Instagram Stalls, Time to get Worried?

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As Instagram rolls out it’s battle tank to increase revenue, usage statistics are tanking. Which is sort of ironic since the whole idea was to innovate and get more advertising money.

The dearth of technology is tied to innovation. Instagram has been slow to the finishing line since it was purchased by that behemoth, Facebook. People are sharing less on Facebook and for Instagram, people spend less time on it than in previous year.

Advertising on Instagram got a whole lot easier in 2016, namely, anyone with a Facebook account can buy adverts now on Instagram. It is basically the same way you buy Facebook advertising. No different except that you get to put your adverts up within a user’s newsfeed.

Not long ago, Instagram started to ditch its show me everything newsfeed to adopt a tuned algorithm. They will show you more of what you like….or suggest users that have similar post which you like and at the same time, take into account the number of likes and views of your particular post and tell the world where you stand. What do you make of it? Well, it is really to justify what you pay for. If your advert or post get shown to an audience, you get to see how many times it has been viewed. It cuts both ways.

Metrics are everything but results are a wee bit subjective.

Instagram is Spreading its Wings

If you happen to like posting stuff, Instagram now helps you to get discovered. Content consumers may not have an idea on who to follow so this clue might be helpful when users who have similar post you like are often suggested. Herein lies the problem.

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With 80% of its users now from outside the US, up from 75% last fall, Instagram’s growth has relied heavily on its popularity in overseas countries like Japan, Germany, France and Indonesia.

Marketing overseas got easier but not all of them speak English. So Instagram has introduced instant translations for post for users to read. 

This two prong approach sort of solves the problem but it doesn’t quite solve the engagement problem. People are using Instagram less as it is so yesterday, and this has gotten Instagram worried of course, and as a brand advertiser, you should be too.

If you don’t catch enough eyeballs, then where should you be?

Time to Get Worried?

Instagram has also hit 300 million daily active users. While 300 million is impressive, CNBC reported that Instagram usage has actually dropped 23.7% between this year and last . So even as Instagram is reaching a wider daily audience, its users are spending less time in-app. Less time means less revenue for Instagram and this is how it plays out.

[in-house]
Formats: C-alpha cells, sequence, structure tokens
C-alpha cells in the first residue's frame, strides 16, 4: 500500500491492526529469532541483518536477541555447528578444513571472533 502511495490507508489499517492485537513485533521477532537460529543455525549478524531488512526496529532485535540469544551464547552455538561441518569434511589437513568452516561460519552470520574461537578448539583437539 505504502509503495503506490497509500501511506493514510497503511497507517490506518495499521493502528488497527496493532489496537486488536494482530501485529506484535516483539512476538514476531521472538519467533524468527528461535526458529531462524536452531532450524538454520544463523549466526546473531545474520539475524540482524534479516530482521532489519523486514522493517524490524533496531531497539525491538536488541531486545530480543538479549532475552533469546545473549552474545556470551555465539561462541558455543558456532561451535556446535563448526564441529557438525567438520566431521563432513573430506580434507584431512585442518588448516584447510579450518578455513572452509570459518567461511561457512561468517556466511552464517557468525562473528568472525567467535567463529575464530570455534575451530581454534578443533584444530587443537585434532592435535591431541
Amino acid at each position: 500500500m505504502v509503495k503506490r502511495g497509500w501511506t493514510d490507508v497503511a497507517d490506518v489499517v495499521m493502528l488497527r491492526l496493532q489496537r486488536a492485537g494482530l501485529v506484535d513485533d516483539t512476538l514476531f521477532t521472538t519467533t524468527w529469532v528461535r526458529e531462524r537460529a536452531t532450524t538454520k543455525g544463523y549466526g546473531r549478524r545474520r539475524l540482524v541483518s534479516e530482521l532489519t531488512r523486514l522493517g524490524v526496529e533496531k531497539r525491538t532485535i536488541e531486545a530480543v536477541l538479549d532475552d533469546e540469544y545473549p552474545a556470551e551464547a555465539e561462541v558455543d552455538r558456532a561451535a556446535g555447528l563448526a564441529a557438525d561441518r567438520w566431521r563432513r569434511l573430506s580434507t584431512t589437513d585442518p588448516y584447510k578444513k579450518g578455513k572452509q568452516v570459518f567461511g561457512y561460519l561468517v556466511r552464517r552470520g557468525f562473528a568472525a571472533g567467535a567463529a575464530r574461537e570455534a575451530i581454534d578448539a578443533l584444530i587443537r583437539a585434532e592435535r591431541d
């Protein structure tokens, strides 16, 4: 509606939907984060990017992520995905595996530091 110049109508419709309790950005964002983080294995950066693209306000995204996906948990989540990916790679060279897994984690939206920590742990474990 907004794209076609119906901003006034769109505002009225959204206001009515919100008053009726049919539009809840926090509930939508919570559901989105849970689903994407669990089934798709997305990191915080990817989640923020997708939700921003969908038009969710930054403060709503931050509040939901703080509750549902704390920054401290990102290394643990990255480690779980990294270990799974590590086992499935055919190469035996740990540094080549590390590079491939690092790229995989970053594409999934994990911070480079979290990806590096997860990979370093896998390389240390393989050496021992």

The immediacy of an advertising campaign doesn’t mean you should be throwing more dollars at Instagram but to spread that reach wider on both traditional and online advertising and not rely on social media alone.

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That’s because the Daily Usage has tanked for Facebook and Instagram. People don’t post as much anymore or for that matter share or check their newsfeed to the point Instagram has to send you suggestions on who to follow and what to follow in terms of interest and pages.

Since the adverts are targeted, advertising can be directed at a particular profile but this will not stop ads from running meaninglessly when users scroll pass them. Do I recall what I just saw that was inserted into my news feed? Nope. Nor do I care since whatever advertising that was directed at me wasn’t of interest to me.

Videos got Longer on Instagram

Posting video is being extended to a whole 1 min. However Twitter has countered this allowing videos up to 140 seconds long with Vine. Wow. Would you be bored?

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The fight for video time is apparently getting longer for these two competing platforms but Twitter still lacks punch. Instagram is more social media while Twitter is more conversational. Even when Twitter can stand up on its own with the combination of Vine and Periscope, it can be a bandwidth hog if you’re not too careful with your mobile data.

This is what is keeping people from streaming on mobile. Data is expensive and viewers would rather watched the saved videos on Wifi.

Collective Engagement is the Key

The only reason why Starbucks would set up another shop a block down the road from the first one is location. If that is the case, then a collective engagement is what you are after should you have a social media strategy.

I find it pointless to pit Instagram with Twitter and Vine, or Google+ with Facebook. It is a collective engagement (the sum of its total) that you are interested in because duplicating content on all your social media platforms bores the hell out of people. Why should I follow your Instagram feed if you post the same stuff on Twitter? Or for that matter on Facebook or Google+.

Return on Investment Explained

ROI is very simple to explain in advertising terms. The aim is always thrice the amount of return on whatever you have spent in promotional activities.